Luts also recieved a recast of their doll and wrote a small article about what they saw. You should also check out what their air filter picked up on.

So now, you are wondering; why all the fuss? Well, the fuss is, that since recasts are cheaper (this waries from company to company, some are significantly discounted and some are just a tad bit cheaper), and they are present on sites like aliexpress and alibaba, they became more popular among people that just looked at cool dolls. The thing is, if you now search the term “bjd” on google, a recast shop is the first result. And many of the cases are, people don’t even know what they are buying, they see this nice doll for a fairly cheap price and buy it before researching.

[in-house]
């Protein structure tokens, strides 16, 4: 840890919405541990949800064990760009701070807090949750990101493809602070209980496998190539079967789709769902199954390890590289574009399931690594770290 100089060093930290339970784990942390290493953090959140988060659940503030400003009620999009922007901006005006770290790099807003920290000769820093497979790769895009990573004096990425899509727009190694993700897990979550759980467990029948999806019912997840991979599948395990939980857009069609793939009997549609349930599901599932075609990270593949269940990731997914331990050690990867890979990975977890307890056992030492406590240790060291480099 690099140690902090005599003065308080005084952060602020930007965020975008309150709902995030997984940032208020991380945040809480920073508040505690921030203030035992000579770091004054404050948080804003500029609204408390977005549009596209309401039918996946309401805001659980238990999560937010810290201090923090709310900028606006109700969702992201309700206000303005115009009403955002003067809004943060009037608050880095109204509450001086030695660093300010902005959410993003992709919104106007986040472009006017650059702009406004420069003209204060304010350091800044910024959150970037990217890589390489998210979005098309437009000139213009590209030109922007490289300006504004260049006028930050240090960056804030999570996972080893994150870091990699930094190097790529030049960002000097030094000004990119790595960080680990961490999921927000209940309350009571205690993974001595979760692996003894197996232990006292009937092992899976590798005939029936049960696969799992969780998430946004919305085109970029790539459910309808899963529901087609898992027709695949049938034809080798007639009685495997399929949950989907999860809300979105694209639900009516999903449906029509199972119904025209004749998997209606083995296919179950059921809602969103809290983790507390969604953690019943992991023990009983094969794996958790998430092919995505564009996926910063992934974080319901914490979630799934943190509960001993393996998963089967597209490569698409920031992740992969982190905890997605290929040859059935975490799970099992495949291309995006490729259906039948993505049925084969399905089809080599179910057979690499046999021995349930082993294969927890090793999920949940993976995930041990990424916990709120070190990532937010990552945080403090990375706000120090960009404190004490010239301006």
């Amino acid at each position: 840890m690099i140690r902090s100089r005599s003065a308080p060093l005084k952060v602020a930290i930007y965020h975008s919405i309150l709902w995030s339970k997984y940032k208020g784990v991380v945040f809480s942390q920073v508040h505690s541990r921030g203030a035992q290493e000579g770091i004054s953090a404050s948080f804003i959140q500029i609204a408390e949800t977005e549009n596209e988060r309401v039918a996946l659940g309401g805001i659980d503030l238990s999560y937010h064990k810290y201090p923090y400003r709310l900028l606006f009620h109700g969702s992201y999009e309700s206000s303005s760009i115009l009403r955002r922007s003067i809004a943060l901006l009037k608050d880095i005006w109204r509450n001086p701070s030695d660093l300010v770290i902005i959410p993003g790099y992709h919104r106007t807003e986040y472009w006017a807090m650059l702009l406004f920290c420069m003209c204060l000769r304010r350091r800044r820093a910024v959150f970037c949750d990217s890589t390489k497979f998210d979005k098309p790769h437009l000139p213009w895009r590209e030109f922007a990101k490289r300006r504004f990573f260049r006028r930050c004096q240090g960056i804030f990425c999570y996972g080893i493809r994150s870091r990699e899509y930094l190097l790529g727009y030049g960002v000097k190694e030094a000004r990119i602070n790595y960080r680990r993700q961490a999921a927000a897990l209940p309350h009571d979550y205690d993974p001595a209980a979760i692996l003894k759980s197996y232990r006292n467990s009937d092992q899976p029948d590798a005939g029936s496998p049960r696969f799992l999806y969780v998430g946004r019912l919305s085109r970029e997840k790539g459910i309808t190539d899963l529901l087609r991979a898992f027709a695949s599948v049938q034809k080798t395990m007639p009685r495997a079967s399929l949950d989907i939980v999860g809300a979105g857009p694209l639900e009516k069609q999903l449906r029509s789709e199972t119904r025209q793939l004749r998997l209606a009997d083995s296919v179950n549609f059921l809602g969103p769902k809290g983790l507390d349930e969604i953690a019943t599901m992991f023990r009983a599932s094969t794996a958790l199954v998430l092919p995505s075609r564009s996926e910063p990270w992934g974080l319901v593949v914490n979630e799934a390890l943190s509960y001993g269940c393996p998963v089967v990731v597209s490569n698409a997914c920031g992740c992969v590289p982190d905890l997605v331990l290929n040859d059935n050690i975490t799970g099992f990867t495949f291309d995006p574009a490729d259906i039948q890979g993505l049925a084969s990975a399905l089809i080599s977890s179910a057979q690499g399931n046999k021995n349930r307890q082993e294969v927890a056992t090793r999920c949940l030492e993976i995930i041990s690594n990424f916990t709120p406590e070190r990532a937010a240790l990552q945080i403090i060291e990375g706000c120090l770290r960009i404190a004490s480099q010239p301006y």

The problem is also, that recast companies thrive to keep the illusion they are producing original dolls. The most popular one is producing not just counterfeit dolls, but reproducing their full set clothes, mimicking the original company photos, faceups and even certificates and boxes. I have no idea why they do this, other than it is profitable, and you can say that “yes but everything has a fake version now”. Yes, I know. And I also think that making fake iphones and designer bags are bad. But we are talking about dolls right now, and in this industry, doll sculptors need to work really hard to make a profit and life from what they love to do. Adding counterfeits into the mix is adding a devastating and never-ending battle for them on top of this.